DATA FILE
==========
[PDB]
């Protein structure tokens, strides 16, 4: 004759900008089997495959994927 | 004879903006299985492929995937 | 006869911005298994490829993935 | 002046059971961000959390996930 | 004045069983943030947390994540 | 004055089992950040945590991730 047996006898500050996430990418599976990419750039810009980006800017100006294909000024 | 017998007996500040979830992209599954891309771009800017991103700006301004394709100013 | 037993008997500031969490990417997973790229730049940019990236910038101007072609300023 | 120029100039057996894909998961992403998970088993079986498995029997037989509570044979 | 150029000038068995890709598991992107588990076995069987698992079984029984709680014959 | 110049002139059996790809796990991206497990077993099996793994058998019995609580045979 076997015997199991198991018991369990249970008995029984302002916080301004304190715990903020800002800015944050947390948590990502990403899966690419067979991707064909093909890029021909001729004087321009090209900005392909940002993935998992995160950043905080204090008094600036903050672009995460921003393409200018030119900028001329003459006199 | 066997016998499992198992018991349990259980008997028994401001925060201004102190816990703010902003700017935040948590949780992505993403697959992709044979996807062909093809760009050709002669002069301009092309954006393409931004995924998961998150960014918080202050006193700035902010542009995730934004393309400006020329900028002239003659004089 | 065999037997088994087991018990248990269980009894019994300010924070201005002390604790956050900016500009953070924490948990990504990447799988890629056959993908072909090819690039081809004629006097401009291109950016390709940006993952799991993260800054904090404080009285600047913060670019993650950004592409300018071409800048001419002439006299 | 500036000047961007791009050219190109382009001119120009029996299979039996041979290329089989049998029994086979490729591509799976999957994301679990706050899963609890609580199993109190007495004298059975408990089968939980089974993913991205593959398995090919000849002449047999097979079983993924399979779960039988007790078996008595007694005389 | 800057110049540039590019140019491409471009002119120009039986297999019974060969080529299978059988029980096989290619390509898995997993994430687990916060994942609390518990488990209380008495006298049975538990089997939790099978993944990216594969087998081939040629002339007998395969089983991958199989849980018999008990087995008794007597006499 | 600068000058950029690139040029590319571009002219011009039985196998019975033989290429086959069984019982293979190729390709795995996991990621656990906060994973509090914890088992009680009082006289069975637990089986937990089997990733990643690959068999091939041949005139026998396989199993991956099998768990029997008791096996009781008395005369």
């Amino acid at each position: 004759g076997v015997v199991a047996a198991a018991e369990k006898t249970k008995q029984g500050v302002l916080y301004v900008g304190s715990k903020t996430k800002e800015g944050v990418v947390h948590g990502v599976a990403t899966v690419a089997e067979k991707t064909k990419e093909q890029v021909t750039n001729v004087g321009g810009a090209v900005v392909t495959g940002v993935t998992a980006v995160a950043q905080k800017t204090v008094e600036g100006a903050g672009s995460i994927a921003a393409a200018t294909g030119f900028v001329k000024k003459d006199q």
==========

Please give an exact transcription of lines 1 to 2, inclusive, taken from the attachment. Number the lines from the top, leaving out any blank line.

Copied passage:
[PDB]
């Protein structure tokens, strides 16, 4: 004759900008089997495959994927 | 004879903006299985492929995937 | 006869911005298994490829993935 | 002046059971961000959390996930 | 004045069983943030947390994540 | 004055089992950040945590991730 047996006898500050996430990418599976990419750039810009980006800017100006294909000024 | 017998007996500040979830992209599954891309771009800017991103700006301004394709100013 | 037993008997500031969490990417997973790229730049940019990236910038101007072609300023 | 120029100039057996894909998961992403998970088993079986498995029997037989509570044979 | 150029000038068995890709598991992107588990076995069987698992079984029984709680014959 | 110049002139059996790809796990991206497990077993099996793994058998019995609580045979 076997015997199991198991018991369990249970008995029984302002916080301004304190715990903020800002800015944050947390948590990502990403899966690419067979991707064909093909890029021909001729004087321009090209900005392909940002993935998992995160950043905080204090008094600036903050672009995460921003393409200018030119900028001329003459006199 | 066997016998499992198992018991349990259980008997028994401001925060201004102190816990703010902003700017935040948590949780992505993403697959992709044979996807062909093809760009050709002669002069301009092309954006393409931004995924998961998150960014918080202050006193700035902010542009995730934004393309400006020329900028002239003659004089 | 065999037997088994087991018990248990269980009894019994300010924070201005002390604790956050900016500009953070924490948990990504990447799988890629056959993908072909090819690039081809004629006097401009291109950016390709940006993952799991993260800054904090404080009285600047913060670019993650950004592409300018071409800048001419002439006299 | 500036000047961007791009050219190109382009001119120009029996299979039996041979290329089989049998029994086979490729591509799976999957994301679990706050899963609890609580199993109190007495004298059975408990089968939980089974993913991205593959398995090919000849002449047999097979079983993924399979779960039988007790078996008595007694005389 | 800057110049540039590019140019491409471009002119120009039986297999019974060969080529299978059988029980096989290619390509898995997993994430687990916060994942609390518990488990209380008495006298049975538990089997939790099978993944990216594969087998081939040629002339007998395969089983991958199989849980018999008990087995008794007597006499 | 600068000058950029690139040029590319571009002219011009039985196998019975033989290429086959069984019982293979190729390709795995996991990621656990906060994973509090914890088992009680009082006289069975637990089986937990089997990733990643690959068999091939041949005139026998396989199993991956099998768990029997008791096996009781008395005369």